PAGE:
It took Li Yin less than an hour to sign on the dotted line after coming across the luxury residential development on a trip to Malaysia. Li, the owner of a small factory on the mainland, told the Economic Observer that the seaside villa was her sixth overseas realty foray since 2010, adding to the homes she has bought in South Korea, Singapore, Britain, Canada and the United States.
The report did not say how many homes she has but on a shopping spree in London at the end of last year she splurged on four spacious rental flats and a villa in the suburbs for her son when he goes to Britain to study.
Most of the money for the investments came from selling her Beijing properties back home. Li said home prices in the capital still have room to rise in the long term, but the entire market is stuck for the moment. She also aims to shed her portfolio in second- and third-tier cities to fund her bold moves abroad.
Li is not the only person to sell up and ship off. Figures from the National Statistics Bureau present a gloomy picture — the nation’s aggregate contractual home sales suffered a rare 5.2 percent year-on-year drop during the first quarter. And homes on Beijing’s secondary market were 3.8 percent cheaper on average in April than a year earlier.
A cooling market and ongoing bans on mortgages for second homes keep more buyers on hold while others simply call off their plans.
Shrewd people like Li sensed a change in the wind last year when Beijing’s exorbitant home prices raised not just a few eyebrows among top policymakers. She had bought a small condo in Beijing’s bustling Chaoyang district for 1.5 million yuan (US$240,500) early on in 2013 and sold it for 2.2 million yuan before the year was out. It would largely be unsellable now.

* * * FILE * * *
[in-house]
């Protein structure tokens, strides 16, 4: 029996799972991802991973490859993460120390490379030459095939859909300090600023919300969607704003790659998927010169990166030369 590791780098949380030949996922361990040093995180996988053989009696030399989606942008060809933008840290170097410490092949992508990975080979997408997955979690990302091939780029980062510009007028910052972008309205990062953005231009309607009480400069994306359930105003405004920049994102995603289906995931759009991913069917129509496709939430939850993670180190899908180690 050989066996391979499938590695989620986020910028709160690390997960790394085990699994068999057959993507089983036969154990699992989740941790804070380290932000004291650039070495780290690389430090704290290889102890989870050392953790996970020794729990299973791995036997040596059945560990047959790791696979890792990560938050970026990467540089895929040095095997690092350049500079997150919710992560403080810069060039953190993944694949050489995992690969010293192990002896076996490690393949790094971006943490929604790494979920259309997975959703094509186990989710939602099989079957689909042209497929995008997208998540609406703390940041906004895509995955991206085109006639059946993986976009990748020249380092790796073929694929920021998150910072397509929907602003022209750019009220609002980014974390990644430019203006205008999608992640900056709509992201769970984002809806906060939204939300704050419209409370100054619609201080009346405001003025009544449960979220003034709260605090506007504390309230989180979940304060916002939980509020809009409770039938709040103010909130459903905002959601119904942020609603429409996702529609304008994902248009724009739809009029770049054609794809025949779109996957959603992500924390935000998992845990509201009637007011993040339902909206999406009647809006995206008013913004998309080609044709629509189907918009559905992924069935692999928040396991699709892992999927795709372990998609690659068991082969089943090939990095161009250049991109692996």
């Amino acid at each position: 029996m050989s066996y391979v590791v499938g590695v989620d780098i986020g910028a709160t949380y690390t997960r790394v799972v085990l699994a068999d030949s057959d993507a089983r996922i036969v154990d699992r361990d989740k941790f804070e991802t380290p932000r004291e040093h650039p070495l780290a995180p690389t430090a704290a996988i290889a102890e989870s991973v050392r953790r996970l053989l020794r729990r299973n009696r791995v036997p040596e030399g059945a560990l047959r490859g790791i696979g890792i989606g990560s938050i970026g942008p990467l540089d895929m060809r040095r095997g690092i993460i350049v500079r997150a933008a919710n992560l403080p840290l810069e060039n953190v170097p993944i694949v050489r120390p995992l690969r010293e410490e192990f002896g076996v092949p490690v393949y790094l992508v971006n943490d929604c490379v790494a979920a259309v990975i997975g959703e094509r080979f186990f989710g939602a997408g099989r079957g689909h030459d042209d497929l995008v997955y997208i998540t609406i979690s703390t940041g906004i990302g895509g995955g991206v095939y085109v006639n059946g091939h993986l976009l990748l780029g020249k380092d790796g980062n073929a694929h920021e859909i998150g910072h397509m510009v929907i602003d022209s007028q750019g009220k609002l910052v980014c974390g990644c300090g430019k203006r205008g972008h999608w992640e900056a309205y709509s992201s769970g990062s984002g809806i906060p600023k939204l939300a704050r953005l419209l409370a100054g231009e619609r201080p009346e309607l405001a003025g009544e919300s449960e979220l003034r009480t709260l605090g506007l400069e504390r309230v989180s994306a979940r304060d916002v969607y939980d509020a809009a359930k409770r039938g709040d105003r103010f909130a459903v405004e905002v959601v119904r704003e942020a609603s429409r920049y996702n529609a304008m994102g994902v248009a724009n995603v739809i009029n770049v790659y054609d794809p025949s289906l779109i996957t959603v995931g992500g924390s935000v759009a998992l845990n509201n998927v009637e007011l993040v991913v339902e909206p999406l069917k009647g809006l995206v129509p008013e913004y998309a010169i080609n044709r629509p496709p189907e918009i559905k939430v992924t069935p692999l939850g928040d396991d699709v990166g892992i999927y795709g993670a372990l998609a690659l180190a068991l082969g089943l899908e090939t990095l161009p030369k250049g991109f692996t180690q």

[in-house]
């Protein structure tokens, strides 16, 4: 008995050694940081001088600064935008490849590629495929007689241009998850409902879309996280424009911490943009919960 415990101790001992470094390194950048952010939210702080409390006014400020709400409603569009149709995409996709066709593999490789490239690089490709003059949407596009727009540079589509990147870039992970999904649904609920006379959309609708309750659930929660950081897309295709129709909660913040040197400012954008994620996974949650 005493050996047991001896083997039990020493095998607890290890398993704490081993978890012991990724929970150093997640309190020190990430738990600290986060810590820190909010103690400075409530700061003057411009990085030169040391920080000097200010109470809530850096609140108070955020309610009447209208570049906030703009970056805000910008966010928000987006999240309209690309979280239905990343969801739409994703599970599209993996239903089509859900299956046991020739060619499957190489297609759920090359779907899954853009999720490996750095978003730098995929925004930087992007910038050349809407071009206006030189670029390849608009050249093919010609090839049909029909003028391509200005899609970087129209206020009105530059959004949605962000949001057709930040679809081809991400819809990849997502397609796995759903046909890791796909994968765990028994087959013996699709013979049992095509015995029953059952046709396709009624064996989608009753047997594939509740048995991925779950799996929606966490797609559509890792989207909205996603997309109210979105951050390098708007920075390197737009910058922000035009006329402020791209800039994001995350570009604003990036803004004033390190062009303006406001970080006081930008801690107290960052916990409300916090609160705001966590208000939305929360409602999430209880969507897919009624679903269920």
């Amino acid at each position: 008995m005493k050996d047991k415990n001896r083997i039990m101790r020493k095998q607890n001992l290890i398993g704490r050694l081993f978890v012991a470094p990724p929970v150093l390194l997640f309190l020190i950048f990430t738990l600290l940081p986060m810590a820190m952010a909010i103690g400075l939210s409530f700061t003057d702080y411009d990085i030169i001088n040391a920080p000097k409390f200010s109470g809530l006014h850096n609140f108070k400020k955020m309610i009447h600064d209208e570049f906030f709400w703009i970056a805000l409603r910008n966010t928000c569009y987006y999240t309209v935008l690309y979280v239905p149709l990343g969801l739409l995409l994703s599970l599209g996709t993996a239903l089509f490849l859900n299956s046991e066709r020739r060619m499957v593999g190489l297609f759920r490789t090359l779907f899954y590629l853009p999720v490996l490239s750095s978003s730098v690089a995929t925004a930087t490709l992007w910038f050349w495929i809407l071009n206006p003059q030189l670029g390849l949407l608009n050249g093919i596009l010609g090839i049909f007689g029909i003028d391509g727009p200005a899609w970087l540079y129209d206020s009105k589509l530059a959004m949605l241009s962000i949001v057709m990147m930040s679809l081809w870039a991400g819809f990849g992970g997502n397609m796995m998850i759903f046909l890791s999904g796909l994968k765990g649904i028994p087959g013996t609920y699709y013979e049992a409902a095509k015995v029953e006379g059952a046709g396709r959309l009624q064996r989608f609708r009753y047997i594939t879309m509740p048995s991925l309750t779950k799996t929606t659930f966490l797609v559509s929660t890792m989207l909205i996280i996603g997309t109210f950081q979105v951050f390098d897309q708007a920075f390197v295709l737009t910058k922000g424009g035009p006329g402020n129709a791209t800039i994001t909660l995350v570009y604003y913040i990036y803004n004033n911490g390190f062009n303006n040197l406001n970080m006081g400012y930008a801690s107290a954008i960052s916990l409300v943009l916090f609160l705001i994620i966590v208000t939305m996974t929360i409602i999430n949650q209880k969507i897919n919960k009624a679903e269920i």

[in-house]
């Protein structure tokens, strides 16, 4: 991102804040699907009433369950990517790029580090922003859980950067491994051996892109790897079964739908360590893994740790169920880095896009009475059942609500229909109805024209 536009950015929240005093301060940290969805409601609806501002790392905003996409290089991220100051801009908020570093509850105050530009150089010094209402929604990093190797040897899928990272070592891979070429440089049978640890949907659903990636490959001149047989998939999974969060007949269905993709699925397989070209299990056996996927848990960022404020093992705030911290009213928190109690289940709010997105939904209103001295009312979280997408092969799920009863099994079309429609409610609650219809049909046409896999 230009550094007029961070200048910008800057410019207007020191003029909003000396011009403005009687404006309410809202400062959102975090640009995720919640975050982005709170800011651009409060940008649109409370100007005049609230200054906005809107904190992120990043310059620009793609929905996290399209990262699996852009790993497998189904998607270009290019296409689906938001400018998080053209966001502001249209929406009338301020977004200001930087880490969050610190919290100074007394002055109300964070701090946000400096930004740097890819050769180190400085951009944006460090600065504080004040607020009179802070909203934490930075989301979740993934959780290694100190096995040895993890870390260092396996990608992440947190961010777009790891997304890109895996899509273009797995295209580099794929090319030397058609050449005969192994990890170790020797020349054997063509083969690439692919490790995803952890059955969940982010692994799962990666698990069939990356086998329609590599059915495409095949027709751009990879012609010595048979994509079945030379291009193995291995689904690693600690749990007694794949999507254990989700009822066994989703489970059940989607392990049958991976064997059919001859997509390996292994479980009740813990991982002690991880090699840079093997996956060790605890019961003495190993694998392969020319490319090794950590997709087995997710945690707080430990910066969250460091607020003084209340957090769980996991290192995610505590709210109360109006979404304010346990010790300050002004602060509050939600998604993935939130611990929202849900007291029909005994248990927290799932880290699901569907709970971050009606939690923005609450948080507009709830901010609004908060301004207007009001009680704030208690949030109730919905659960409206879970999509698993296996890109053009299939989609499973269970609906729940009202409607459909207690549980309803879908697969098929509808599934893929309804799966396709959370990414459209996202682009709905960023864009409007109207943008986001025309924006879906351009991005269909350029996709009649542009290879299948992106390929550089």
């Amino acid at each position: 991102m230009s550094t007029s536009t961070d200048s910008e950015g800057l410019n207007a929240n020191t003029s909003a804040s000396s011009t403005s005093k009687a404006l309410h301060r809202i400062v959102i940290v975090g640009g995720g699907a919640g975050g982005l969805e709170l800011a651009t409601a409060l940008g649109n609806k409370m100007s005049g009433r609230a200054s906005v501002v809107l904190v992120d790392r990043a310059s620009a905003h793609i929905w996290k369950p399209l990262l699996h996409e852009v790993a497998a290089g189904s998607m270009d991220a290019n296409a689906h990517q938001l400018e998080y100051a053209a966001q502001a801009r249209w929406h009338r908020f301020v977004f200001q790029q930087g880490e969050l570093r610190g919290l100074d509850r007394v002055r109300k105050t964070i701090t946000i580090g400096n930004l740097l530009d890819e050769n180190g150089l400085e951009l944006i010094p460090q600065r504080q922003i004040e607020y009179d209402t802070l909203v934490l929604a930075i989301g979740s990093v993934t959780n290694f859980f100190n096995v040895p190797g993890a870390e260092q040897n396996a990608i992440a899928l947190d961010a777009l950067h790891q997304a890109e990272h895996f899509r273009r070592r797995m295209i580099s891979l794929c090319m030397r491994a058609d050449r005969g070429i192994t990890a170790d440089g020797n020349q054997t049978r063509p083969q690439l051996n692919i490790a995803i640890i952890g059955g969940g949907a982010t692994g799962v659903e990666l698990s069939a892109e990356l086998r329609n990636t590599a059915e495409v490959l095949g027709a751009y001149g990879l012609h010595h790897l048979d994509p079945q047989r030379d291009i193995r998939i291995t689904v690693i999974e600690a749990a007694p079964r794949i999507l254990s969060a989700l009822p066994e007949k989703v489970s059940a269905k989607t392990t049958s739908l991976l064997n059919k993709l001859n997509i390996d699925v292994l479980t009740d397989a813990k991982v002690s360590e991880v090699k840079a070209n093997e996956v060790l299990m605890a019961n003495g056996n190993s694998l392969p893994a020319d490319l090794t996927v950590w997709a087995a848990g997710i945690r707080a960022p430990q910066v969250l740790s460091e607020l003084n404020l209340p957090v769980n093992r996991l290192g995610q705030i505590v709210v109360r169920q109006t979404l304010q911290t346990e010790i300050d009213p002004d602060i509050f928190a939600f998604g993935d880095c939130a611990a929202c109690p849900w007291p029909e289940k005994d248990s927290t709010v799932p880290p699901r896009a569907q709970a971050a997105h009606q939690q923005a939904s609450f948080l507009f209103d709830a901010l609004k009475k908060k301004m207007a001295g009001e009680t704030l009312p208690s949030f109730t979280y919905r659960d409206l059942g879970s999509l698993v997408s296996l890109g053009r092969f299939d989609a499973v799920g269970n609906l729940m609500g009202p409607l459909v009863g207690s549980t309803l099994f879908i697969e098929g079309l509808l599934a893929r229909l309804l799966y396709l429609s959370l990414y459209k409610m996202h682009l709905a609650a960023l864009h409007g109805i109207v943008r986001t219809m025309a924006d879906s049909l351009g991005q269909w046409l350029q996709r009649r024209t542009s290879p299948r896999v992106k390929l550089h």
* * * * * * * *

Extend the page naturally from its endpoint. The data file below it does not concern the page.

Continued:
The five London homes Li bought last year were worth 30 million yuan in total, but she only needs to make a 10 percent down payment to get her name on the deeds. New homes in London are always in short supply so it should come as no surprise that within just two months, the price of a flat she bought has risen from 2.8 million yuan to 3.2 million yuan.
The report said that rent on one of Li’s flats near central London’s Marylebone train station has risen from 12,000 yuan to 15,000 yuan per month. Excluding loan repayments, tax and property management fees, she is assured of a monthly return of no less than 10,000 yuan.
Chinese developers have been quick in following their customers. Developers spent US$7.6 billion overseas last year, a 124 percent year-on-year increase, according to a Jones Lang LaSalle report. Frontrunners like Greenland, Country Garden (02007.HK) and Vanke (200002.CN, 000002.CN) have all gained footholds in various countries including Singapore, Malaysia, Australia, Germany, Britain and the United States.
Many of these firms offer one-stop services to help their compatriots avoid tax and exchange rate risks.
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